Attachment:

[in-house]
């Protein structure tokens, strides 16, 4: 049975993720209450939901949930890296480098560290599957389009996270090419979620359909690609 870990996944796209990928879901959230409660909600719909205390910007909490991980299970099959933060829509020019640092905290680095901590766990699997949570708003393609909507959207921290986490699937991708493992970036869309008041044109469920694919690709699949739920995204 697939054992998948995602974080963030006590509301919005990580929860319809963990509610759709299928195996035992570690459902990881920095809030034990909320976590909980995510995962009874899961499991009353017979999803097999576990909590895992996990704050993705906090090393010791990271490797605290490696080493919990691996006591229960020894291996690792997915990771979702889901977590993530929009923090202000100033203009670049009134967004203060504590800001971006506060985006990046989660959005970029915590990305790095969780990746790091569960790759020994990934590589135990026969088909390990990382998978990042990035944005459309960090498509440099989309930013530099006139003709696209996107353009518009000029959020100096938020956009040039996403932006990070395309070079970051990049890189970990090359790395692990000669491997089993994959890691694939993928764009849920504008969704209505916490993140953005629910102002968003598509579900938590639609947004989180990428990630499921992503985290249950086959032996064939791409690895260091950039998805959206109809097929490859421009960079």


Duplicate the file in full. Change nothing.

[in-house]
């Protein structure tokens, strides 16, 4: 049975993720209450939901949930890296480098560290599957389009996270090419979620359909690609 870990996944796209990928879901959230409660909600719909205390910007909490991980299970099959933060829509020019640092905290680095901590766990699997949570708003393609909507959207921290986490699937991708493992970036869309008041044109469920694919690709699949739920995204 697939054992998948995602974080963030006590509301919005990580929860319809963990509610759709299928195996035992570690459902990881920095809030034990909320976590909980995510995962009874899961499991009353017979999803097999576990909590895992996990704050993705906090090393010791990271490797605290490696080493919990691996006591229960020894291996690792997915990771979702889901977590993530929009923090202000100033203009670049009134967004203060504590800001971006506060985006990046989660959005970029915590990305790095969780990746790091569960790759020994990934590589135990026969088909390990990382998978990042990035944005459309960090498509440099989309930013530099006139003709696209996107353009518009000029959020100096938020956009040039996403932006990070395309070079970051990049890189970990090359790395692990000669491997089993994959890691694939993928764009849920504008969704209505916490993140953005629910102002968003598509579900938590639609947004989180990428990630499921992503985290249950086959032996064939791409690895260091950039998805959206109809097929490859421009960079």